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Incidence of treated alcoholism in north-east Scotland, Orkney, and Shetland fishermen, 1966-70.
  1. K J Rix,
  2. D Hunter,
  3. P C Olley

    Abstract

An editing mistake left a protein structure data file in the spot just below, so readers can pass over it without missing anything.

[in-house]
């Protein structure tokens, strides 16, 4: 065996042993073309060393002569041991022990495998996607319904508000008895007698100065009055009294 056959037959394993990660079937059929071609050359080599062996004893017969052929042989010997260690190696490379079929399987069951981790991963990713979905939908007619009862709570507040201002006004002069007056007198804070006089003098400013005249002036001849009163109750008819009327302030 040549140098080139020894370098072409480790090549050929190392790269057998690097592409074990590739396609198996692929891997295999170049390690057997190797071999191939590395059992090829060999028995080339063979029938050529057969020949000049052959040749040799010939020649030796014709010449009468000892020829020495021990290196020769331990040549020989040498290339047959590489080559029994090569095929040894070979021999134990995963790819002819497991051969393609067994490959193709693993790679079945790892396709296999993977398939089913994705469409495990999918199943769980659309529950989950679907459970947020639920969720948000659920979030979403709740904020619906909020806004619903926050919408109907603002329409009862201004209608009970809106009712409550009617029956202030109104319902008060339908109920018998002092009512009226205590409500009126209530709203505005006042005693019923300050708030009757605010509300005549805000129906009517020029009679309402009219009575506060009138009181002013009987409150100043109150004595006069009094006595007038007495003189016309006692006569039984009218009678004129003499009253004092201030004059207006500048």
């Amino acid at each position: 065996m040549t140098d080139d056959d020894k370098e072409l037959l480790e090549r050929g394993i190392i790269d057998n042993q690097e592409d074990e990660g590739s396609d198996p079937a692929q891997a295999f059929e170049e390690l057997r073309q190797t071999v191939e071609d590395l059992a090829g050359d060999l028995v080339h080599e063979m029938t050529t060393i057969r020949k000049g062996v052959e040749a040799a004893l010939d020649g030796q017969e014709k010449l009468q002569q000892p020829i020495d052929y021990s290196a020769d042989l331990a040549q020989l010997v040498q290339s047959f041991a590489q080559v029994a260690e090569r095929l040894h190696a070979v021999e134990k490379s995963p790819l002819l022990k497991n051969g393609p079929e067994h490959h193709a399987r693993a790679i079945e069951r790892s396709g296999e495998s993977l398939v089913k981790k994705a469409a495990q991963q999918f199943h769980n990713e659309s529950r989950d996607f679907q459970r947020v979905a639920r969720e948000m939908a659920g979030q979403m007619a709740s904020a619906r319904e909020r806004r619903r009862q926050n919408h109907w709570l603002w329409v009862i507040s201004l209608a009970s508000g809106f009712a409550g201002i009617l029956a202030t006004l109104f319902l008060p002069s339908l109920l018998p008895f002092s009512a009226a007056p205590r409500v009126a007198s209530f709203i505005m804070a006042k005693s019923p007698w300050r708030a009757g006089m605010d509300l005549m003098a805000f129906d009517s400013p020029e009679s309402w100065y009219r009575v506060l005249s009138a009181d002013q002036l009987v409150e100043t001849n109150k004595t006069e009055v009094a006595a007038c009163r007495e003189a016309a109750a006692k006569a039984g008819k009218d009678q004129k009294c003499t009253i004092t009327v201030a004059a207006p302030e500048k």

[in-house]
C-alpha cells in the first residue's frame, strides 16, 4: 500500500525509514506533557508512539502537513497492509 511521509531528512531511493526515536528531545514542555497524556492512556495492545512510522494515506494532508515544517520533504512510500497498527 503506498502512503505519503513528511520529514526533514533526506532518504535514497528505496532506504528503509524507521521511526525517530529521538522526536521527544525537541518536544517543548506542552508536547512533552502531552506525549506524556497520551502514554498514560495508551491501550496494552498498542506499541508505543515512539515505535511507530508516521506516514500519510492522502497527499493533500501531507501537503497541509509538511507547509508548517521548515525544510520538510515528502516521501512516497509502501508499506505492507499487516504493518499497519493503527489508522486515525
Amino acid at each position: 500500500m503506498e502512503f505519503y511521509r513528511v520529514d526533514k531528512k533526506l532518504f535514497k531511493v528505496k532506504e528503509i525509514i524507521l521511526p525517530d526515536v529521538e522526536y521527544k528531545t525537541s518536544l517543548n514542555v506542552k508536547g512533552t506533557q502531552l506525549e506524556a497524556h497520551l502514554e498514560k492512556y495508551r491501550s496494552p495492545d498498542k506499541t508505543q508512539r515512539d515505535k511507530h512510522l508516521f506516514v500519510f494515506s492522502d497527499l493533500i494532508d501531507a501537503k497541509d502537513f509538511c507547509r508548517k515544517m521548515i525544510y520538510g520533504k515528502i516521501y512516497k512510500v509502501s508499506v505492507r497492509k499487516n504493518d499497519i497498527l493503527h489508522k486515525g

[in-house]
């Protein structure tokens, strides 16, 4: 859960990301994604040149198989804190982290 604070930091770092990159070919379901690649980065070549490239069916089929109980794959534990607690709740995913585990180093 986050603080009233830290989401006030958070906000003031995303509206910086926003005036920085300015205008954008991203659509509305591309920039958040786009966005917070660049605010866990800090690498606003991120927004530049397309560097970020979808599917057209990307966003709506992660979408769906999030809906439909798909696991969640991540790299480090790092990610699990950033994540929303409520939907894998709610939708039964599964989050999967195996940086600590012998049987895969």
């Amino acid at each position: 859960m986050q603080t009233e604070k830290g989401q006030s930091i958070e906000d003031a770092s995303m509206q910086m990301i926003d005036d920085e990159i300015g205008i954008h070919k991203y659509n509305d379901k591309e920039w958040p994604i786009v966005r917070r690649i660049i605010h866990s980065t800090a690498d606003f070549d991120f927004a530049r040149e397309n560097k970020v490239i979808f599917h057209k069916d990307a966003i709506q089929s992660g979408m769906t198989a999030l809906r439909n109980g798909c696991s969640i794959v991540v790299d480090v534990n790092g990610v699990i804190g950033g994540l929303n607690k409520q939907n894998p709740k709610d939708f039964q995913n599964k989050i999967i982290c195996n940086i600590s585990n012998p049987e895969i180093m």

The psychiatric case register for the north-east of Scotland has been used to calculate the rates for first contact with a diagnosis of alcoholism by fishermen and non-fishermen in the years 1966-70. In each of these years the fishermen had higher rates than non-fishermen as a whole and also higher rates than the non-fishermen from social class IV, which is the social class to which most fishermen belong. The smaller differences between the rates of fishermen and non-fishermen in 1969 and 1970 relative to 1966, 1967, and 1968 may reflect a preferential "shedding" of older alcoholic fishermen at a time when there was a greater than usual contraction in the size of the work force. Differences between the rates for fishermen and non-fishermen were also evident in the age groups 20-29, 30-39, 40-49, and 50-59, being most pronounced in the 20-29 group. The findings are consistent with fishing being an occupation with a high risk for alcoholism.

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